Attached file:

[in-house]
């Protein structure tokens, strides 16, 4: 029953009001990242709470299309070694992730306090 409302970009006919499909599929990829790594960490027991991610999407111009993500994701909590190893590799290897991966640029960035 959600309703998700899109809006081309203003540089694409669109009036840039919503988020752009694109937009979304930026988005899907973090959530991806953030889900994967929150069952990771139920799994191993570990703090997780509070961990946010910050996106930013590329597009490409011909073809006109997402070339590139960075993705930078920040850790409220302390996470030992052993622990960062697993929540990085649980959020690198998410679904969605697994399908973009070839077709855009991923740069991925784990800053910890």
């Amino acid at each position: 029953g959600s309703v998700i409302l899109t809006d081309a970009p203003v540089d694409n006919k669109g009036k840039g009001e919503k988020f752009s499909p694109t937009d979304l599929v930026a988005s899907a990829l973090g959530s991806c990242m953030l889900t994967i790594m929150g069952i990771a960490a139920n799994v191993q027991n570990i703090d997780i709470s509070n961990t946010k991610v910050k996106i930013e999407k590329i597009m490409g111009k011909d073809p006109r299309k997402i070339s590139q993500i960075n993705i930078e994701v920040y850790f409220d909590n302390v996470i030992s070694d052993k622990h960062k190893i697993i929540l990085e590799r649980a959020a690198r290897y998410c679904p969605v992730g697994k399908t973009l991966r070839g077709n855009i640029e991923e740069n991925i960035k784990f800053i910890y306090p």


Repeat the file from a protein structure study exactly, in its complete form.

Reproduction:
[in-house]
């Protein structure tokens, strides 16, 4: 029953009001990242709470299309070694992730306090 409302970009006919499909599929990829790594960490027991991610999407111009993500994701909590190893590799290897991966640029960035 959600309703998700899109809006081309203003540089694409669109009036840039919503988020752009694109937009979304930026988005899907973090959530991806953030889900994967929150069952990771139920799994191993570990703090997780509070961990946010910050996106930013590329597009490409011909073809006109997402070339590139960075993705930078920040850790409220302390996470030992052993622990960062697993929540990085649980959020690198998410679904969605697994399908973009070839077709855009991923740069991925784990800053910890």
């Amino acid at each position: 029953g959600s309703v998700i409302l899109t809006d081309a970009p203003v540089d694409n006919k669109g009036k840039g009001e919503k988020f752009s499909p694109t937009d979304l599929v930026a988005s899907a990829l973090g959530s991806c990242m953030l889900t994967i790594m929150g069952i990771a960490a139920n799994v191993q027991n570990i703090d997780i709470s509070n961990t946010k991610v910050k996106i930013e999407k590329i597009m490409g111009k011909d073809p006109r299309k997402i070339s590139q993500i960075n993705i930078e994701v920040y850790f409220d909590n302390v996470i030992s070694d052993k622990h960062k190893i697993i929540l990085e590799r649980a959020a690198r290897y998410c679904p969605v992730g697994k399908t973009l991966r070839g077709n855009i640029e991923e740069n991925i960035k784990f800053i910890y306090p």